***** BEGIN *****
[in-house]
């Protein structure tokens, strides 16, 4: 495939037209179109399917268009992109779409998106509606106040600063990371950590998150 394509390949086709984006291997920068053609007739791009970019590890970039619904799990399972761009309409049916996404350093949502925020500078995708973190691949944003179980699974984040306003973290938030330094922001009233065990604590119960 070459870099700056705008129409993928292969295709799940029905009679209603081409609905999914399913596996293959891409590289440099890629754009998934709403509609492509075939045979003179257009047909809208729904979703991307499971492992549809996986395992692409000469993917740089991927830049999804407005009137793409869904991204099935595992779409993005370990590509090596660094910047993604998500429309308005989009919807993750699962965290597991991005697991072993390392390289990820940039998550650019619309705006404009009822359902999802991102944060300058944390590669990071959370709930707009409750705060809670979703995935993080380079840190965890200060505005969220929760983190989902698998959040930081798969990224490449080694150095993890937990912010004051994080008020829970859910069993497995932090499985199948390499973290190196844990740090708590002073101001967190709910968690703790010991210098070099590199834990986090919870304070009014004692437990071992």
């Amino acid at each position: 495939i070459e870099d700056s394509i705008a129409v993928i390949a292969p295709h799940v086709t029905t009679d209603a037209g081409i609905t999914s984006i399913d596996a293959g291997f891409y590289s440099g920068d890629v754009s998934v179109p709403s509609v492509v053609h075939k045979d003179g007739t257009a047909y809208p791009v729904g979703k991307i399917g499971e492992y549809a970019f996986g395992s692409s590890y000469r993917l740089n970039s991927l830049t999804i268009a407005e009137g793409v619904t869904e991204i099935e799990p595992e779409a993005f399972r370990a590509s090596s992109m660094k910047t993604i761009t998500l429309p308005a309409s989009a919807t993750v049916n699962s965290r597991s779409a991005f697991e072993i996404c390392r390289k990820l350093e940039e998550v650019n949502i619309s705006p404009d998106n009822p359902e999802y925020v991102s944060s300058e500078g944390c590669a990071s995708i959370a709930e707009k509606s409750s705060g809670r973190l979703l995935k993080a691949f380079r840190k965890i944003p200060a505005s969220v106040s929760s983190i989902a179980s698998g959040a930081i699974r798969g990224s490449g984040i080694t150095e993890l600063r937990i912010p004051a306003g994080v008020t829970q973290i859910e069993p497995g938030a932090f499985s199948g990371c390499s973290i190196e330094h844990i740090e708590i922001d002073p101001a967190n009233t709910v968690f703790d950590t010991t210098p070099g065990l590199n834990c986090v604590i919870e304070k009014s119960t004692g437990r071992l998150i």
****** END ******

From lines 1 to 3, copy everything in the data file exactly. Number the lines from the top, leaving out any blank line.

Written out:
[in-house]
């Protein structure tokens, strides 16, 4: 495939037209179109399917268009992109779409998106509606106040600063990371950590998150 394509390949086709984006291997920068053609007739791009970019590890970039619904799990399972761009309409049916996404350093949502925020500078995708973190691949944003179980699974984040306003973290938030330094922001009233065990604590119960 070459870099700056705008129409993928292969295709799940029905009679209603081409609905999914399913596996293959891409590289440099890629754009998934709403509609492509075939045979003179257009047909809208729904979703991307499971492992549809996986395992692409000469993917740089991927830049999804407005009137793409869904991204099935595992779409993005370990590509090596660094910047993604998500429309308005989009919807993750699962965290597991991005697991072993390392390289990820940039998550650019619309705006404009009822359902999802991102944060300058944390590669990071959370709930707009409750705060809670979703995935993080380079840190965890200060505005969220929760983190989902698998959040930081798969990224490449080694150095993890937990912010004051994080008020829970859910069993497995932090499985199948390499973290190196844990740090708590002073101001967190709910968690703790010991210098070099590199834990986090919870304070009014004692437990071992």
């Amino acid at each position: 495939i070459e870099d700056s394509i705008a129409v993928i390949a292969p295709h799940v086709t029905t009679d209603a037209g081409i609905t999914s984006i399913d596996a293959g291997f891409y590289s440099g920068d890629v754009s998934v179109p709403s509609v492509v053609h075939k045979d003179g007739t257009a047909y809208p791009v729904g979703k991307i399917g499971e492992y549809a970019f996986g395992s692409s590890y000469r993917l740089n970039s991927l830049t999804i268009a407005e009137g793409v619904t869904e991204i099935e799990p595992e779409a993005f399972r370990a590509s090596s992109m660094k910047t993604i761009t998500l429309p308005a309409s989009a919807t993750v049916n699962s965290r597991s779409a991005f697991e072993i996404c390392r390289k990820l350093e940039e998550v650019n949502i619309s705006p404009d998106n009822p359902e999802y925020v991102s944060s300058e500078g944390c590669a990071s995708i959370a709930e707009k509606s409750s705060g809670r973190l979703l995935k993080a691949f380079r840190k965890i944003p200060a505005s969220v106040s929760s983190i989902a179980s698998g959040a930081i699974r798969g990224s490449g984040i080694t150095e993890l600063r937990i912010p004051a306003g994080v008020t829970q973290i859910e069993p497995g938030a932090f499985s199948g990371c390499s973290i190196e330094h844990i740090e708590i922001d002073p101001a967190n009233t709910v968690f703790d950590t010991t210098p070099g065990l590199n834990c986090v604590i919870e304070k009014s119960t004692g437990r071992l998150i």